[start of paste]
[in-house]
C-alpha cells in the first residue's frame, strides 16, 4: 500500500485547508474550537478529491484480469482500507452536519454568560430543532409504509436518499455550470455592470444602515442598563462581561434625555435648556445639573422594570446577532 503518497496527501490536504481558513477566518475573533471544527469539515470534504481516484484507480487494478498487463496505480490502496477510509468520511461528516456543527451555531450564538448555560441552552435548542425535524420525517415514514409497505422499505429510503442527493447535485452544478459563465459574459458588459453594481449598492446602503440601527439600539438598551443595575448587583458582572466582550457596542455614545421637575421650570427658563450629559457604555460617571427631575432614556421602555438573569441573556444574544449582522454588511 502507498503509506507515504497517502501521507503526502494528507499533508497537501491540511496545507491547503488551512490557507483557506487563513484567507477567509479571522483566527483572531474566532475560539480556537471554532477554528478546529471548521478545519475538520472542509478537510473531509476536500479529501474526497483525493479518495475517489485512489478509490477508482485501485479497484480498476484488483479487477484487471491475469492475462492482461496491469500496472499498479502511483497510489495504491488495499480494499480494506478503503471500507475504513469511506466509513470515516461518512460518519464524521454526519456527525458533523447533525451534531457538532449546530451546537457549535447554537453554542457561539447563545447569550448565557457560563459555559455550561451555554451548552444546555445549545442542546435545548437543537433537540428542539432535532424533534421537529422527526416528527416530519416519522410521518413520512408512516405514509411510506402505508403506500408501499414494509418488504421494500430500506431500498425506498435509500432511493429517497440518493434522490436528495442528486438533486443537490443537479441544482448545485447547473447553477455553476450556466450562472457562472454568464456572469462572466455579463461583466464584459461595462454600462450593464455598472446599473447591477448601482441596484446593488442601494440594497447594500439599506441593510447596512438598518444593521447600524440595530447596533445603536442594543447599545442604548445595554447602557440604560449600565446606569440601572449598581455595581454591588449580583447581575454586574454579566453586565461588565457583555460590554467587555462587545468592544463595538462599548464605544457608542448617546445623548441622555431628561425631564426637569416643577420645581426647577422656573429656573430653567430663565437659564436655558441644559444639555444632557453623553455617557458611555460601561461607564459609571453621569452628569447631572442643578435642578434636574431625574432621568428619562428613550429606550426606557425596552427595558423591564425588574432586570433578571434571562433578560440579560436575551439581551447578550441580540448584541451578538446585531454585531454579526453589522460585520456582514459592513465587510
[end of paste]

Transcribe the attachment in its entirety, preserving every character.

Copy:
[in-house]
C-alpha cells in the first residue's frame, strides 16, 4: 500500500485547508474550537478529491484480469482500507452536519454568560430543532409504509436518499455550470455592470444602515442598563462581561434625555435648556445639573422594570446577532 503518497496527501490536504481558513477566518475573533471544527469539515470534504481516484484507480487494478498487463496505480490502496477510509468520511461528516456543527451555531450564538448555560441552552435548542425535524420525517415514514409497505422499505429510503442527493447535485452544478459563465459574459458588459453594481449598492446602503440601527439600539438598551443595575448587583458582572466582550457596542455614545421637575421650570427658563450629559457604555460617571427631575432614556421602555438573569441573556444574544449582522454588511 502507498503509506507515504497517502501521507503526502494528507499533508497537501491540511496545507491547503488551512490557507483557506487563513484567507477567509479571522483566527483572531474566532475560539480556537471554532477554528478546529471548521478545519475538520472542509478537510473531509476536500479529501474526497483525493479518495475517489485512489478509490477508482485501485479497484480498476484488483479487477484487471491475469492475462492482461496491469500496472499498479502511483497510489495504491488495499480494499480494506478503503471500507475504513469511506466509513470515516461518512460518519464524521454526519456527525458533523447533525451534531457538532449546530451546537457549535447554537453554542457561539447563545447569550448565557457560563459555559455550561451555554451548552444546555445549545442542546435545548437543537433537540428542539432535532424533534421537529422527526416528527416530519416519522410521518413520512408512516405514509411510506402505508403506500408501499414494509418488504421494500430500506431500498425506498435509500432511493429517497440518493434522490436528495442528486438533486443537490443537479441544482448545485447547473447553477455553476450556466450562472457562472454568464456572469462572466455579463461583466464584459461595462454600462450593464455598472446599473447591477448601482441596484446593488442601494440594497447594500439599506441593510447596512438598518444593521447600524440595530447596533445603536442594543447599545442604548445595554447602557440604560449600565446606569440601572449598581455595581454591588449580583447581575454586574454579566453586565461588565457583555460590554467587555462587545468592544463595538462599548464605544457608542448617546445623548441622555431628561425631564426637569416643577420645581426647577422656573429656573430653567430663565437659564436655558441644559444639555444632557453623553455617557458611555460601561461607564459609571453621569452628569447631572442643578435642578434636574431625574432621568428619562428613550429606550426606557425596552427595558423591564425588574432586570433578571434571562433578560440579560436575551439581551447578550441580540448584541451578538446585531454585531454579526453589522460585520456582514459592513465587510